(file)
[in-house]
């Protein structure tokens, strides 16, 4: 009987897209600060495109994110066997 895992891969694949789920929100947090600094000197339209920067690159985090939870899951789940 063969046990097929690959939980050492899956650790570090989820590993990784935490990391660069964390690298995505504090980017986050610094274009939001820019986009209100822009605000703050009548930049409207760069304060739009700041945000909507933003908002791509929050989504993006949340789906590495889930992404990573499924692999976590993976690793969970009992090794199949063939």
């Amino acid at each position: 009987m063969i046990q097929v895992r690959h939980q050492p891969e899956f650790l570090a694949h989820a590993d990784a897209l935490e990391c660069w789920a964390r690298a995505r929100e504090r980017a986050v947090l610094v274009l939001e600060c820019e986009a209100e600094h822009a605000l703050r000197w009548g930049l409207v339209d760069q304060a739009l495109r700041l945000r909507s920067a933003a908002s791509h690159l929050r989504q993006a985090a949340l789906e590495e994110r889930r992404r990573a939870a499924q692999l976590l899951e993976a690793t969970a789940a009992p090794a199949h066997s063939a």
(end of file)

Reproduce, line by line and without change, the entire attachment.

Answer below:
[in-house]
């Protein structure tokens, strides 16, 4: 009987897209600060495109994110066997 895992891969694949789920929100947090600094000197339209920067690159985090939870899951789940 063969046990097929690959939980050492899956650790570090989820590993990784935490990391660069964390690298995505504090980017986050610094274009939001820019986009209100822009605000703050009548930049409207760069304060739009700041945000909507933003908002791509929050989504993006949340789906590495889930992404990573499924692999976590993976690793969970009992090794199949063939």
């Amino acid at each position: 009987m063969i046990q097929v895992r690959h939980q050492p891969e899956f650790l570090a694949h989820a590993d990784a897209l935490e990391c660069w789920a964390r690298a995505r929100e504090r980017a986050v947090l610094v274009l939001e600060c820019e986009a209100e600094h822009a605000l703050r000197w009548g930049l409207v339209d760069q304060a739009l495109r700041l945000r909507s920067a933003a908002s791509h690159l929050r989504q993006a985090a949340l789906e590495e994110r889930r992404r990573a939870a499924q692999l976590l899951e993976a690793t969970a789940a009992p090794a199949h066997s063939a």